Computation, Philosophy, Technology
Edited by John R. Josephson
Edited by Susan G. Josephson
Publisher: Cambridge University Press
Print Publication Year: 1994
Online Publication Date:October 2009
Chapter DOI: http://dx.doi.org/10.1017/CBO9780511530128.010
Abduction can be described as “inference to the best explanation,” which includes the generation, criticism, and possible acceptance of explanatory hypotheses. What makes one explanatory hypothesis better than another are such considerations as explanatory power, plausibility, parsimony, and internal consistency. In general a hypothesis should be accepted only if it surpasses other explanations for the same data by a distinct margin and only if a thorough search was conducted for other plausible explanations.
Abduction seems to be an especially appropriate and insightful way to describe the evidence-combining characteristics of a variety of cognitive and perceptual processes, such as diagnosis, scientific theory formation, comprehension of written and spoken language, visual object recognition, and inferring intentions from behavior. Thus abductive inference appears to be ubiquitous in cognition. Moreover, humans can often interpret images, understand sentences, form causal theories of everyday events, and so on, apparently making complex abductive inferences in fractions of a second.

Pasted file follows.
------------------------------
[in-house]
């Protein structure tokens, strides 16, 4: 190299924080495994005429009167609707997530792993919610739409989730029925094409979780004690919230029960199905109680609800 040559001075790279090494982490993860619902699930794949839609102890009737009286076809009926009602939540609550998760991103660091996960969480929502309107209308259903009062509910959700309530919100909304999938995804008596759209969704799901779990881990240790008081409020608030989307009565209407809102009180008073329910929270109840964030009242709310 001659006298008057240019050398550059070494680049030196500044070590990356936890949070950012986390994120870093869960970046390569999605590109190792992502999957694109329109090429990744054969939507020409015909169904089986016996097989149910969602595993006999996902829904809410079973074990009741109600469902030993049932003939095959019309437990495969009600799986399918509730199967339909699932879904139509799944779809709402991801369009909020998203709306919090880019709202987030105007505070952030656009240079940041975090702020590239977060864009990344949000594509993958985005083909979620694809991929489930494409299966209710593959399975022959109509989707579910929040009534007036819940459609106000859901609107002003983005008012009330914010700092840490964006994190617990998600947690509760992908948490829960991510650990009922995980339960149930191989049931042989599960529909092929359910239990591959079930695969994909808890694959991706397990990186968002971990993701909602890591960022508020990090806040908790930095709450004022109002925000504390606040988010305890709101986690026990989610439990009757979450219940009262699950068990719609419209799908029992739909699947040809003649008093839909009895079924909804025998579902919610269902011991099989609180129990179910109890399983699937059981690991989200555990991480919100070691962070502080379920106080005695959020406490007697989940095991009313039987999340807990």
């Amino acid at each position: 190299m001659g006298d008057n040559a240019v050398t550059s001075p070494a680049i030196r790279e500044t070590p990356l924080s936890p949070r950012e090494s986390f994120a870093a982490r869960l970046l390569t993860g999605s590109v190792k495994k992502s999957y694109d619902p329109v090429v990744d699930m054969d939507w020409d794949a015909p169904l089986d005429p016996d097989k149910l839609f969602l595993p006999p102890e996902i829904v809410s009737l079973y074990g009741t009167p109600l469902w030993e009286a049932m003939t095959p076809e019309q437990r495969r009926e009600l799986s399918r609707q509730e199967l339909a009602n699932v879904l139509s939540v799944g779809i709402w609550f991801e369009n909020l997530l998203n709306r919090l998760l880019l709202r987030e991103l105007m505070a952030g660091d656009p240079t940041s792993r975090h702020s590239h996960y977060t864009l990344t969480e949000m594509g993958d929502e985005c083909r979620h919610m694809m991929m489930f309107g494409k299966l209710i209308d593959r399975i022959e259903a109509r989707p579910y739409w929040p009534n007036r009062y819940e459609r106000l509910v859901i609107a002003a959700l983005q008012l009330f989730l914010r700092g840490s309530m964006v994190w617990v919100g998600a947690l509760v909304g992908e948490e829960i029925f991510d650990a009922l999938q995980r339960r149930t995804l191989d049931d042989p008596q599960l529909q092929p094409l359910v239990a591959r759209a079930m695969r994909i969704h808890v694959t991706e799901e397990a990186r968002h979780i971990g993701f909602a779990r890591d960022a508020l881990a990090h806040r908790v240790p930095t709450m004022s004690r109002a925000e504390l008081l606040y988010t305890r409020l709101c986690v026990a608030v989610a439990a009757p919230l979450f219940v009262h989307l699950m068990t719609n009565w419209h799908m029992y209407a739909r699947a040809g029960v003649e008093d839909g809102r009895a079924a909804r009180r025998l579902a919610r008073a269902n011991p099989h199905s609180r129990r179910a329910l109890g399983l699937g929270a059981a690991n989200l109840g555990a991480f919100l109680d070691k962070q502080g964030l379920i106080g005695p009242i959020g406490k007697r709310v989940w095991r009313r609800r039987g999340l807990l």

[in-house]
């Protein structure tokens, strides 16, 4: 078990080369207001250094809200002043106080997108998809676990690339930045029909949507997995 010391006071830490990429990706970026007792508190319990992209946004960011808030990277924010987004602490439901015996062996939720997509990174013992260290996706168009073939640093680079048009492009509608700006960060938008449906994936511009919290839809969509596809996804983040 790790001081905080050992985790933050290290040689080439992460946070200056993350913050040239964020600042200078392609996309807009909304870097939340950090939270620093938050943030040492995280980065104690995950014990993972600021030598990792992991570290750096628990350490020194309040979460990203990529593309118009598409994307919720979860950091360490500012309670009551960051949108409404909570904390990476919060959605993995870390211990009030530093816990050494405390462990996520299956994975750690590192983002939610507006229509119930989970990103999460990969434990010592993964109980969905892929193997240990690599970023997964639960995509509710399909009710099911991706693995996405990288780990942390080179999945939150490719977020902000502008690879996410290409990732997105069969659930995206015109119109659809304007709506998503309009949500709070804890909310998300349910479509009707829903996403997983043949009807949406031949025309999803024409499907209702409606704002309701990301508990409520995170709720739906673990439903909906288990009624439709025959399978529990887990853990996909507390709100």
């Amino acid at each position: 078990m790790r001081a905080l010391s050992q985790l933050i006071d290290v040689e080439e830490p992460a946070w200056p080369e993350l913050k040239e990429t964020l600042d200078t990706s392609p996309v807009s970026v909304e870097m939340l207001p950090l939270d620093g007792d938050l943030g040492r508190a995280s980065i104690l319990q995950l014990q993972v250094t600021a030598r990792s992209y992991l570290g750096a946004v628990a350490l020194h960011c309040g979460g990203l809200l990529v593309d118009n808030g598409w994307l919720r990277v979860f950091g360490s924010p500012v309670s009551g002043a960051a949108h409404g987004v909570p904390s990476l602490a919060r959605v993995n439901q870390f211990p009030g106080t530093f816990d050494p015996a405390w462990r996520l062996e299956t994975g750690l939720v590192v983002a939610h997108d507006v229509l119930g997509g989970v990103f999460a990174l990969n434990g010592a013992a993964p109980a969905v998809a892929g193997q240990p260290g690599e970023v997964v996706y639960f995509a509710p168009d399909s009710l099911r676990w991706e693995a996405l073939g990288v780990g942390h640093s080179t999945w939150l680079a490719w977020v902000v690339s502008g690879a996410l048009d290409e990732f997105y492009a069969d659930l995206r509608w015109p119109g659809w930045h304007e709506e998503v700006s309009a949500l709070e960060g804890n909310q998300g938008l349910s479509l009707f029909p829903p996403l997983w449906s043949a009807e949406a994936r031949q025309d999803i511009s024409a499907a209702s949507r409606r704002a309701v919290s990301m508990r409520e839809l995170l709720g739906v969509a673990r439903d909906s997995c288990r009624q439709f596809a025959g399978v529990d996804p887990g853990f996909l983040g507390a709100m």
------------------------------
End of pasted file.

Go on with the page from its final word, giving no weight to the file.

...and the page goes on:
Yet the abstract task of inferring the best explanation for a given set of data, as the task was characterized in chapter 7, has been proved to be computationally intractable under ordinary circumstances. Clearly there is a basic tension among the intractability of the abduction task, the ubiquity of abductive processes, and the rapidity with which humans seem to make abductive inferences. An adequate model of abduction must explain how cognitive agents can make complex abductive inferences routinely and rapidly.